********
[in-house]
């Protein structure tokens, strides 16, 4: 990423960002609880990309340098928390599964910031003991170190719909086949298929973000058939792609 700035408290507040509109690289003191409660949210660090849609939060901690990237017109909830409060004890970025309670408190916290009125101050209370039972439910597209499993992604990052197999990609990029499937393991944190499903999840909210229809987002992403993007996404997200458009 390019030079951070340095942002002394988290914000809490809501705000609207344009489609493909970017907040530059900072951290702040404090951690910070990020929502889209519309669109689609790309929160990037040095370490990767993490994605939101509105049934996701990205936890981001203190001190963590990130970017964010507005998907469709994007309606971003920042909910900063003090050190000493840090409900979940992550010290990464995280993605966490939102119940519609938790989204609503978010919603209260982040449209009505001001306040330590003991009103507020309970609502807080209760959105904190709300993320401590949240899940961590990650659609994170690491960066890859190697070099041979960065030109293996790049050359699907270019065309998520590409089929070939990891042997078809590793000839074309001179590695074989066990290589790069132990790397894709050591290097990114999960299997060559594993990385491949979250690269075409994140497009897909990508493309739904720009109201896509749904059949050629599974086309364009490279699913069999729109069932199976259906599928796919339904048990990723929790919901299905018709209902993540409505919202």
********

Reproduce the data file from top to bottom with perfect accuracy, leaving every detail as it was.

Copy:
[in-house]
């Protein structure tokens, strides 16, 4: 990423960002609880990309340098928390599964910031003991170190719909086949298929973000058939792609 700035408290507040509109690289003191409660949210660090849609939060901690990237017109909830409060004890970025309670408190916290009125101050209370039972439910597209499993992604990052197999990609990029499937393991944190499903999840909210229809987002992403993007996404997200458009 390019030079951070340095942002002394988290914000809490809501705000609207344009489609493909970017907040530059900072951290702040404090951690910070990020929502889209519309669109689609790309929160990037040095370490990767993490994605939101509105049934996701990205936890981001203190001190963590990130970017964010507005998907469709994007309606971003920042909910900063003090050190000493840090409900979940992550010290990464995280993605966490939102119940519609938790989204609503978010919603209260982040449209009505001001306040330590003991009103507020309970609502807080209760959105904190709300993320401590949240899940961590990650659609994170690491960066890859190697070099041979960065030109293996790049050359699907270019065309998520590409089929070939990891042997078809590793000839074309001179590695074989066990290589790069132990790397894709050591290097990114999960299997060559594993990385491949979250690269075409994140497009897909990508493309739904720009109201896509749904059949050629599974086309364009490279699913069999729109069932199976259906599928796919339904048990990723929790919901299905018709209902993540409505919202």